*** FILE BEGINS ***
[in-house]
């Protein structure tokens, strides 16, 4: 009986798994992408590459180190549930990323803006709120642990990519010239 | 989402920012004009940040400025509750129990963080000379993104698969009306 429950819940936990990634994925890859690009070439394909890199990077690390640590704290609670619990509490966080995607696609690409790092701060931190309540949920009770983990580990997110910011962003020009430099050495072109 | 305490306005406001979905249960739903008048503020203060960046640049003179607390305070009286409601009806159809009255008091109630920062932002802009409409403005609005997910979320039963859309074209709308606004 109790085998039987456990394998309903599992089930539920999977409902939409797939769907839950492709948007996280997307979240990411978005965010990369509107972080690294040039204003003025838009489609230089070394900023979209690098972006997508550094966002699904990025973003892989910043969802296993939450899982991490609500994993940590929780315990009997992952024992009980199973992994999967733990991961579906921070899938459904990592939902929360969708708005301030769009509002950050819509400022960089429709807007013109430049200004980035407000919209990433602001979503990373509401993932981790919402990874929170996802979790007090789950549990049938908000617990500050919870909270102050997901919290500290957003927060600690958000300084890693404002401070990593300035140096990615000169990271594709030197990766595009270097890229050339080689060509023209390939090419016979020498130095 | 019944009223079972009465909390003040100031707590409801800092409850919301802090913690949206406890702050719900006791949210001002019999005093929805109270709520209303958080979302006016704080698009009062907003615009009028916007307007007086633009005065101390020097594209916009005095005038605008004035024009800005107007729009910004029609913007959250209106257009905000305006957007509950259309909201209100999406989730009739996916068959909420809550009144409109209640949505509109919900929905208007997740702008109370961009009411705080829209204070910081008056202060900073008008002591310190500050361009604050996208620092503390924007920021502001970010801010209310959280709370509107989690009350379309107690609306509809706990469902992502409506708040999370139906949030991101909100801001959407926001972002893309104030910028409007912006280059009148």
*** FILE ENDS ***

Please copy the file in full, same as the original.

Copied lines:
[in-house]
């Protein structure tokens, strides 16, 4: 009986798994992408590459180190549930990323803006709120642990990519010239 | 989402920012004009940040400025509750129990963080000379993104698969009306 429950819940936990990634994925890859690009070439394909890199990077690390640590704290609670619990509490966080995607696609690409790092701060931190309540949920009770983990580990997110910011962003020009430099050495072109 | 305490306005406001979905249960739903008048503020203060960046640049003179607390305070009286409601009806159809009255008091109630920062932002802009409409403005609005997910979320039963859309074209709308606004 109790085998039987456990394998309903599992089930539920999977409902939409797939769907839950492709948007996280997307979240990411978005965010990369509107972080690294040039204003003025838009489609230089070394900023979209690098972006997508550094966002699904990025973003892989910043969802296993939450899982991490609500994993940590929780315990009997992952024992009980199973992994999967733990991961579906921070899938459904990592939902929360969708708005301030769009509002950050819509400022960089429709807007013109430049200004980035407000919209990433602001979503990373509401993932981790919402990874929170996802979790007090789950549990049938908000617990500050919870909270102050997901919290500290957003927060600690958000300084890693404002401070990593300035140096990615000169990271594709030197990766595009270097890229050339080689060509023209390939090419016979020498130095 | 019944009223079972009465909390003040100031707590409801800092409850919301802090913690949206406890702050719900006791949210001002019999005093929805109270709520209303958080979302006016704080698009009062907003615009009028916007307007007086633009005065101390020097594209916009005095005038605008004035024009800005107007729009910004029609913007959250209106257009905000305006957007509950259309909201209100999406989730009739996916068959909420809550009144409109209640949505509109919900929905208007997740702008109370961009009411705080829209204070910081008056202060900073008008002591310190500050361009604050996208620092503390924007920021502001970010801010209310959280709370509107989690009350379309107690609306509809706990469902992502409506708040999370139906949030991101909100801001959407926001972002893309104030910028409007912006280059009148």